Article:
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I'm trying to learn async programming and was struggling with lesson 4 of nodeschool.io with the implementation of an async io with callbacks.

Basically, I'm trying to use fs.readFile to count the number of newlines within a file using a callback.

Here's my code:

var fs = require('fs');
var pathToFile = process.argv[2];

function counter(callback) {
    var buffer = fs.readFile(pathToFile, function (err, data) {
    var bufferString = buffer.toString();
    var bufferStringSplit = bufferString.split('\n');
  });
  callback();
}

function logMyNumber() {
  console.log(bufferStringSplit.length-1);
}

counter(logMyNumber);

I understand that callbacks are executed once the line of code is finished executing, so shouldn't the

var bufferString = buffer.toString();
var bufferStringSplit = bufferString.split('\n');

be called after fs.readFile() finishes reading the file from disk?

Then finally the callback() calls logMyNumber, which should just output the number of lines the file has.

share|improve this question
    
Your callback declares a variable data but inside your callback you reference buffer. Then, you reference bufferStringSplit in another function that isn't declared. Also, your callback in counter is called outside the callback from readFile so it's going to get executed before readFile finishes. Follow the chain of callbacks. –  Joe Dec 18 '13 at 0:23

2 Answers 2

up vote 6 down vote accepted

You have several issues going on and I'll try to outline them all as best as possible

Problem 1: Variable scope

var fs = require('fs');
var pathToFile = process.argv[2];

function counter(callback) {
  var buffer = fs.readFile(pathToFile, function (err, data) { 
    // Both of the following variables are scoped to the callback of fs.readFile
    var bufferString = buffer.toString(); 
    var bufferStringSplit = bufferString.split('\n'); 
  });
  callback();
}

function logMyNumber() {
  // Because the variables are in a closure above, bufferStringSplit is null here
  console.log(bufferStringSplit.length-1);
}

counter(logMyNumber);

Solution:

Declare the variables in the module's scope:

var fs = require('fs');
var pathToFile = process.argv[2];

// These can now be accessed from anywhere within the module
var bufferString, bufferStringSplit;

function counter(callback) {
  fs.readFile(pathToFile, function (err, data) {
    bufferString = data.toString(); 
    bufferStringSplit = bufferString.split('\n'); 
    callback();
  });
}

// bufferStringSplit should no longer return null here
function logMyNumber() {
  console.log(bufferStringSplit.length-1);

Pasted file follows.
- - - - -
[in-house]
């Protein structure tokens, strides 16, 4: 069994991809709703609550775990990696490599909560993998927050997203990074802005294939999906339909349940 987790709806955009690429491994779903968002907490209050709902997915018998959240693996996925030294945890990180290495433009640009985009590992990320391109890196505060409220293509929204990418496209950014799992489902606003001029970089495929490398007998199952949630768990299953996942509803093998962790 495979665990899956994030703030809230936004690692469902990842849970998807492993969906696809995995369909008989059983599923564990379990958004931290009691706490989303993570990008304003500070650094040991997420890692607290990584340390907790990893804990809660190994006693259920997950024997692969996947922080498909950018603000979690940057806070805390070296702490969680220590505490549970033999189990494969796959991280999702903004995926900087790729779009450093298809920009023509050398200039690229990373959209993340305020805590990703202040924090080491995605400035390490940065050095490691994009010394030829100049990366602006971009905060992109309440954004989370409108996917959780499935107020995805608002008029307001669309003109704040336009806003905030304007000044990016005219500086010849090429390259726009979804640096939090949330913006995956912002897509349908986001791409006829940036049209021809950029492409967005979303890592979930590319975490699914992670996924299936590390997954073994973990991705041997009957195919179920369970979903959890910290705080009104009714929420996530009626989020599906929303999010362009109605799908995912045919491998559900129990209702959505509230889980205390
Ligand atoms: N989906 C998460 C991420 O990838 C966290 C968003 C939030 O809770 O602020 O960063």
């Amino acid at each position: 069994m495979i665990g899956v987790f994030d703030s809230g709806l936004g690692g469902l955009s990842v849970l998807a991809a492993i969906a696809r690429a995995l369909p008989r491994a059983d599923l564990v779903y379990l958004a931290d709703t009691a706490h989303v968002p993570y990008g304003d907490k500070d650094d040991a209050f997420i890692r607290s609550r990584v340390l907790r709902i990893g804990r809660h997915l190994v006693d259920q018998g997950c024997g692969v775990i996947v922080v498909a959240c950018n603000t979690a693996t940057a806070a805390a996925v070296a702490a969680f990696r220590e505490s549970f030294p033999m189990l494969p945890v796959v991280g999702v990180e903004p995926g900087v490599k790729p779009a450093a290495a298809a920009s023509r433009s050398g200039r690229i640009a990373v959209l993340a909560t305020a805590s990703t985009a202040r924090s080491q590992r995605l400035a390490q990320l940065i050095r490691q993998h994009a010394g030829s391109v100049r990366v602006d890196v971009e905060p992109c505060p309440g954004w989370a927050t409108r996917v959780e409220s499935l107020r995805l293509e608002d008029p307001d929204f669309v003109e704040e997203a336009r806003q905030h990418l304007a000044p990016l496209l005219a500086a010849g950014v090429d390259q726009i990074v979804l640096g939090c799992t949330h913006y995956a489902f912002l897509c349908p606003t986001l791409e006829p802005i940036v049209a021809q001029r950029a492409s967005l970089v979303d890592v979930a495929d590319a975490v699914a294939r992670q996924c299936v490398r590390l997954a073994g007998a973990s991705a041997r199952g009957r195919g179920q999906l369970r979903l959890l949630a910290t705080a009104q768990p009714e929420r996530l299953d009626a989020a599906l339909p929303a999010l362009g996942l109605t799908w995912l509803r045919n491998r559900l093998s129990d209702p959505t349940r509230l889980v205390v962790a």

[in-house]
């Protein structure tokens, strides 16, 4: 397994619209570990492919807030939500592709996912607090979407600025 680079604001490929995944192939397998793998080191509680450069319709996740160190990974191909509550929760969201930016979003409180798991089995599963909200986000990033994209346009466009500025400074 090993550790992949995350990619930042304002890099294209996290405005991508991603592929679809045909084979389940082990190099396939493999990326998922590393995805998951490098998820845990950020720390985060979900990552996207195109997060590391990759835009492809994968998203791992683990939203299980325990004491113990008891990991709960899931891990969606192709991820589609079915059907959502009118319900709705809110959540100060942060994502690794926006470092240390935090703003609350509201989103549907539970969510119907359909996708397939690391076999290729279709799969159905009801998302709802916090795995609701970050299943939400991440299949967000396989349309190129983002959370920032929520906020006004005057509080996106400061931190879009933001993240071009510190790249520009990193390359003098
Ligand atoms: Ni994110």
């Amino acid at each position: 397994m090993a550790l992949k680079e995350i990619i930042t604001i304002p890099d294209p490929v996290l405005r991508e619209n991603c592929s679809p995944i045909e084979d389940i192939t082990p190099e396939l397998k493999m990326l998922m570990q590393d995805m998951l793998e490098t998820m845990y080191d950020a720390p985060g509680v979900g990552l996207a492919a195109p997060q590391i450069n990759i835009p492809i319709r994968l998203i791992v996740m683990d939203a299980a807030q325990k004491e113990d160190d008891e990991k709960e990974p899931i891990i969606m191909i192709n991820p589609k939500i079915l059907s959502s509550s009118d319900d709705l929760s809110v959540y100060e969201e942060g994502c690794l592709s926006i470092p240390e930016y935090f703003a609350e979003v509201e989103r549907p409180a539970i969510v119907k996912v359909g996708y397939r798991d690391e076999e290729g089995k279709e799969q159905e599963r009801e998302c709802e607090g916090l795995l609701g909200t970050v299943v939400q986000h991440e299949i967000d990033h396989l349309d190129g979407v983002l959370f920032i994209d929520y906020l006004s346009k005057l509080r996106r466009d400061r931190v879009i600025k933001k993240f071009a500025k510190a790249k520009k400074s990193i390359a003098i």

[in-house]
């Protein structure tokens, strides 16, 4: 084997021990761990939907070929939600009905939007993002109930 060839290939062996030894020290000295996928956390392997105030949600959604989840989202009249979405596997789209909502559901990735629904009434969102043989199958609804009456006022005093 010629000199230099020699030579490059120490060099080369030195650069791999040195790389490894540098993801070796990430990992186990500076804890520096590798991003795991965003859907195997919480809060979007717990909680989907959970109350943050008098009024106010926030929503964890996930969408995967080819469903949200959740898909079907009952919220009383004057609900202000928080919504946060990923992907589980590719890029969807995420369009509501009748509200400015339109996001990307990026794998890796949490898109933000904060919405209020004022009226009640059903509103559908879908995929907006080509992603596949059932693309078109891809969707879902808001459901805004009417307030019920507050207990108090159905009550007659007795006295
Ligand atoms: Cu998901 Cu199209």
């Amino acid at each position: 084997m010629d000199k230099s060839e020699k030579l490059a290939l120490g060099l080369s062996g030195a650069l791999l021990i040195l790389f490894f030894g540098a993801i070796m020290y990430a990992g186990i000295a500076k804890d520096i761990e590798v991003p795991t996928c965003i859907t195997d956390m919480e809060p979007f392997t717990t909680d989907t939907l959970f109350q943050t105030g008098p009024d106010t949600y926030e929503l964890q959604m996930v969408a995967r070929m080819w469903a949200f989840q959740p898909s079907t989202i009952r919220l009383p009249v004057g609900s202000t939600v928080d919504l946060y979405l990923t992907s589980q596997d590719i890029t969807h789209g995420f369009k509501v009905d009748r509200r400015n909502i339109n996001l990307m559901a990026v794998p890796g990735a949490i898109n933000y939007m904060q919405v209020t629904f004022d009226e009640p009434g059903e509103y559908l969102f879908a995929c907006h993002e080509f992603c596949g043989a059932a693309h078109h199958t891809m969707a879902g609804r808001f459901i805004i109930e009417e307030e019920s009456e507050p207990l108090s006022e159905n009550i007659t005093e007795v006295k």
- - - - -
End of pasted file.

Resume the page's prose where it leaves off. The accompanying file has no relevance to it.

}

Problem 2: Callbacks

function counter(callback) {
  fs.readFile(pathToFile, function (err, data) {
    bufferString = buffer.toString(); 
    bufferStringSplit = bufferString.split('\n'); 

    // Place the callback WITHIN the other callback, otherwise they run in parallel
    callback();
  });
}

Problem 3: fs.readFile API

fs.readFile doesn't return anything, so your buffer variable below is null

function counter(callback) {      
  var buffer = fs.readFile(pathToFile, function (err, data) {
    bufferString = buffer.toString(); 
    bufferStringSplit = bufferString.split('\n'); 
  });
  callback();
}

Solution:

function counter(callback) {      
  fs.readFile(pathToFile, function (err, data) {
    // The data argument of the fs.readFile callback is the data buffer
    bufferString = data.toString(); 
    bufferStringSplit = bufferString.split('\n'); 
  });
  callback();
}

Finally, the code should look like:

var fs = require('fs');
var pathToFile = process.argv[2];

var bufferString, bufferStringSplit;

function counter(callback) {
  fs.readFile(pathToFile, function (err, data) {
    bufferString = data.toString(); 
    bufferStringSplit = bufferString.split('\n'); 
    callback();
  });
}

function logMyNumber() {
  console.log(bufferStringSplit.length-1);
}

counter(logMyNumber);
share|improve this answer
    
Thank you so much jibsales! It works! –  enducat Dec 18 '13 at 0:35
    
If you want to keep bufferString and bufferStringSplit out of the global scope, you could all pass them into the callback from counter: callback( bufferString, bufferStringSplit). –  EmptyArsenal Dec 18 '13 at 1:10
    
@EmptyArsenal This would be something to consider in the browser, however, in node scope is kept local to the module so you don't have to worry about clobbering the global scope. –  jibsales Dec 18 '13 at 1:12
    
@jibsales Good point. Is there a reason why you wouldn't want instantiate the variables in the function and pass it to the callback (besides the fact that there's no need to)? –  EmptyArsenal Dec 18 '13 at 2:09
2  
@EmptyArsenal You are exactly right. If this was a module that was consumed by another, instantiating the variables in the module scope and manipulating them within the various methods of the module could produce some unexpected behaviors. After all, encapsulation is a pillar of good OOP. However, with so many issues in the OP's code, I thought it to be off topic to dive into the specifics of good OOP design. –  jibsales Dec 18 '13 at 2:59

Same problem for me. This is my solution.

var fs = require('fs');
var file = process.argv[2];

function count(pFile, callback) {
  fs.readFile(pFile, "utf8", function(err, data){
     callback(data.split("\n").length-1);
  });
}

count(file, console.log);
share|improve this answer
    
For some context, this is the official answer given in the npm learnyounode package answer. –  Dirk Dec 3 '14 at 16:00

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